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Latvia Bans Public Display of Soviet and Nazi Symbols

The Associated Press reports that Latvia’s Parliament has banned the public display of Soviet and Nazi symbols, as well as any promotion of fascist or communist ideologies. This includes visual displays of swastikas and the hammer and sickle and the singing of Soviet or Nazi anthems. It is expected to be signed into law  by […]

Limmud FSU Conference Held in Vitebsk, Belarus

From JPost: VITEBSK, Belarus – The latest incarnation of Limmud FSU (former Soviet Union) took place for the first time in Belarus over the weekend, one of the most storied countries in Jewish history. Once home to a thriving Jewish community decimated by World War II, Belarus produced nine Israeli presidents, two Nobel Prize laureates […]

The Passing of Senator Frank Lautenberg

We at the Union of Councils for Jews in the former Soviet Union are saddened by the passing of Senator Frank Lautenberg. He was a devoted public servant and a friend of all  those around the world fleeing from religious discrimination; in particular, the millions of Jews from the former Soviet Union who owe him a […]

Siberian City of Tomsk to Return Wooden Synagogue to the Jewish Community

JTA — The Siberian city of Tomsk will return an old, wooden synagogue built by Jewish soldiers to the Jewish community. The synagogue and surrounding complex will be handed over to the Jewish Community of Tomsk after the municipality finds alternative housing for some 15 families who are currently living there, Mayor Nikolay Nikolaychuk said, according […]

Legionnaires Day in Latvia Draws Protesters

On Saturday, March 16th, over 1000 Latvians honored Nazi-allied World War II soldiers. Violence almost erupted between the Latvian participants and the ethnic Russians, who are a minority in the country. The police used force, dragging some participants away and detaining four, to prevent any tumult. Read the AP article here. March 16th is considered […]

Lautenberg Amendment, Originally for Soviet Jews, Serves as Lifeline to Iranian Religious Minorities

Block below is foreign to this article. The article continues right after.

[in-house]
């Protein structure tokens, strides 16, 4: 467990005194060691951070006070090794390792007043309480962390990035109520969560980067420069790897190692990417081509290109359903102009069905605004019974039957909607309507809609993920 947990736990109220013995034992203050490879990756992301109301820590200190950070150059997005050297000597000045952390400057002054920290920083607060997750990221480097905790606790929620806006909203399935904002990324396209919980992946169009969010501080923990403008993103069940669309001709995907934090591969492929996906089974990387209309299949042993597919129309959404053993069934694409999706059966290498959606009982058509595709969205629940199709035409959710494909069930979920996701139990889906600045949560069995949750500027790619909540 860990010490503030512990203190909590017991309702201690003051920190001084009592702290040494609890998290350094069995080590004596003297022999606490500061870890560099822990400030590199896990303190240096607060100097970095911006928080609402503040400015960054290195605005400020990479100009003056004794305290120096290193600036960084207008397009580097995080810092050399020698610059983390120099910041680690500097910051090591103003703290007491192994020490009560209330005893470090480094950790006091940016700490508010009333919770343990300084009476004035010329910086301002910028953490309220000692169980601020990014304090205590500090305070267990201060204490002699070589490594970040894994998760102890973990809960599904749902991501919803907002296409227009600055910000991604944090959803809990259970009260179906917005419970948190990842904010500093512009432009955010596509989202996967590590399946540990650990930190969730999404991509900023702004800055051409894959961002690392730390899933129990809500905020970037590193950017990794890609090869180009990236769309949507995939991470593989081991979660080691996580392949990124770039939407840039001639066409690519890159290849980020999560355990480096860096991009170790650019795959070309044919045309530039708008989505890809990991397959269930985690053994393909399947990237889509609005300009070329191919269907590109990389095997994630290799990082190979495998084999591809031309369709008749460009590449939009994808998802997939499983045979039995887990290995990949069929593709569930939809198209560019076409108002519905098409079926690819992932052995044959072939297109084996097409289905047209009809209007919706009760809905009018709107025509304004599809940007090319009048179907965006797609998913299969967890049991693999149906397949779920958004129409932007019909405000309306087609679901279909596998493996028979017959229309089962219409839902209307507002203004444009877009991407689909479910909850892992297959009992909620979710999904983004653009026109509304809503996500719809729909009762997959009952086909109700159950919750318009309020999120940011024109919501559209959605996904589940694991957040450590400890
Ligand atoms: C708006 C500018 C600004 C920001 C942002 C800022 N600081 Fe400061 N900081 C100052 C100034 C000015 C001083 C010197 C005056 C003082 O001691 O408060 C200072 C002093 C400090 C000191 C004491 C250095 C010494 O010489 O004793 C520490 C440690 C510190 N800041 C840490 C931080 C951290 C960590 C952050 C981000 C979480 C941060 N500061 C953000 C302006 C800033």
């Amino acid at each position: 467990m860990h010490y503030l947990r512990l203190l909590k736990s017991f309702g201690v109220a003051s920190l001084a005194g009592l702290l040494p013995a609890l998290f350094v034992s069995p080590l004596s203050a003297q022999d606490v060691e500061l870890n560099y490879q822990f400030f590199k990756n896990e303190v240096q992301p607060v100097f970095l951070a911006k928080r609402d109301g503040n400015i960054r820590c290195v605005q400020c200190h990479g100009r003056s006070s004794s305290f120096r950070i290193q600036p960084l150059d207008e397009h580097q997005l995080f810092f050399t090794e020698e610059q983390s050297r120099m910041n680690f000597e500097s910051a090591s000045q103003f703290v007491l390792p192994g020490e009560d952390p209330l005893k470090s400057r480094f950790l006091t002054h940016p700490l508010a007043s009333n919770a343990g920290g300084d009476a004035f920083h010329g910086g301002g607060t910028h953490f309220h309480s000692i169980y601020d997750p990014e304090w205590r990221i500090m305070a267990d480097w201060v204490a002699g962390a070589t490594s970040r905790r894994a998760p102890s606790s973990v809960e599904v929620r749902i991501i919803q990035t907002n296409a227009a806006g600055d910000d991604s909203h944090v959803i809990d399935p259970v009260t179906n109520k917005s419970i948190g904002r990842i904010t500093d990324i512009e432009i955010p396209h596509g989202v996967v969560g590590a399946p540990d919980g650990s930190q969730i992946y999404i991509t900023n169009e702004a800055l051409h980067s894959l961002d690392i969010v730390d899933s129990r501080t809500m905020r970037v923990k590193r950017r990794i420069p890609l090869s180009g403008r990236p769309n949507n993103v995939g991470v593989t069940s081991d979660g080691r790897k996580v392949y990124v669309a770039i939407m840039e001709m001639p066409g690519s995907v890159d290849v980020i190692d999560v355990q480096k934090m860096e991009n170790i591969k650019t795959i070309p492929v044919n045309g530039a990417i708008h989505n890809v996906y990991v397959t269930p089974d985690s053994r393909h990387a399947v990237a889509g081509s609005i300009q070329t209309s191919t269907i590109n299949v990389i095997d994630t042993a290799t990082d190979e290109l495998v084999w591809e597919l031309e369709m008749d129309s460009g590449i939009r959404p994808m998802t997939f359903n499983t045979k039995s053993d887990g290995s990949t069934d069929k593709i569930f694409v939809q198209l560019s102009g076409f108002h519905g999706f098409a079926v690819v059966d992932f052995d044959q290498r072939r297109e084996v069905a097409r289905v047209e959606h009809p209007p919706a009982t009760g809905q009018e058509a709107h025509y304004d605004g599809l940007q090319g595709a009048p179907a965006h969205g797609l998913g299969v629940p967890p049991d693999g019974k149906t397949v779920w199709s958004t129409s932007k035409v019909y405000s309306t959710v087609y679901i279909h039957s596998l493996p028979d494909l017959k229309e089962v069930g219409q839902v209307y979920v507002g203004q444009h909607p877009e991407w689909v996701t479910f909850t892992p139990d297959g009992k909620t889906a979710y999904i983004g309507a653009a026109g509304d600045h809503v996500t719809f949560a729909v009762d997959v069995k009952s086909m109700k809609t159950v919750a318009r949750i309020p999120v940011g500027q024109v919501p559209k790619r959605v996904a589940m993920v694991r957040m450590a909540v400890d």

(JTA) – When the Lautenberg Amendment was introduced in 1990, it provided a mechanism for hundreds of thousands of Soviet Jews to exit their crumbling country and immigrate to freedom in the United States. Since 2004, it has served as a lifeline for religious minorities fleeing the Islamic theocracy of Iran. The amendment, named for […]

On 60th Anniversary of Stalin’s Death, He Remains Admired

MOSCOW (AP) — Devotees of Soviet dictator Josef Stalin, whose brutal purges killed millions of innocent citizens and made his name a byword for totalitarian terror, flocked to the Kremlin to praise him for making his country a world power Tuesday, while experts and politicians puzzled and despaired over his enduring popularity. Communist Party chief […]

UCSJ Ukraine Bureau Director Promotes Jewish Cultural Preservation in Lviv, Officials Respond

Recently, officials in Lviv, Ukraine have announced that they will no longer use Jewish headstones as paving materials. In 1947, Soviet authorities built a local market using Jewish headstones as pavement for it. Meylakh Sheykhet, UCSJ’s Ukraine Bureau Director, was instrumental in lobbying for the headstones’ removal. The gravestones will be transferred to the only remaining […]

January 13, 1948: A Dark Day in Soviet Jewish History

JTA— By Adam Soclof In 1948, prominent Yiddish theater actor and director Solomon Mikhoels died in what was later revealed to have been a political assassination ordered by Joseph Stalin’s security police chief Lavrenti Beria. (The death murder was believed by many, including his daughters, to have been carried out in the form of a staged car accident). A similar account […]

Masha Sergeeva: Using Art to Promote Modern Jewish Culture

JDC— Born and raised in St. Petersburg, Russia in the years after the fall of Communism, Masha Sergeeva, 21, grew up with limited understanding of—or pride in—her Jewish identity. That’s all changed now. “My uncle, my mom’s brother was a refusnik, and went to Israel in the first aliyah in the ‘80s,” explains Masha. “But my mom worked as an engineer at a […]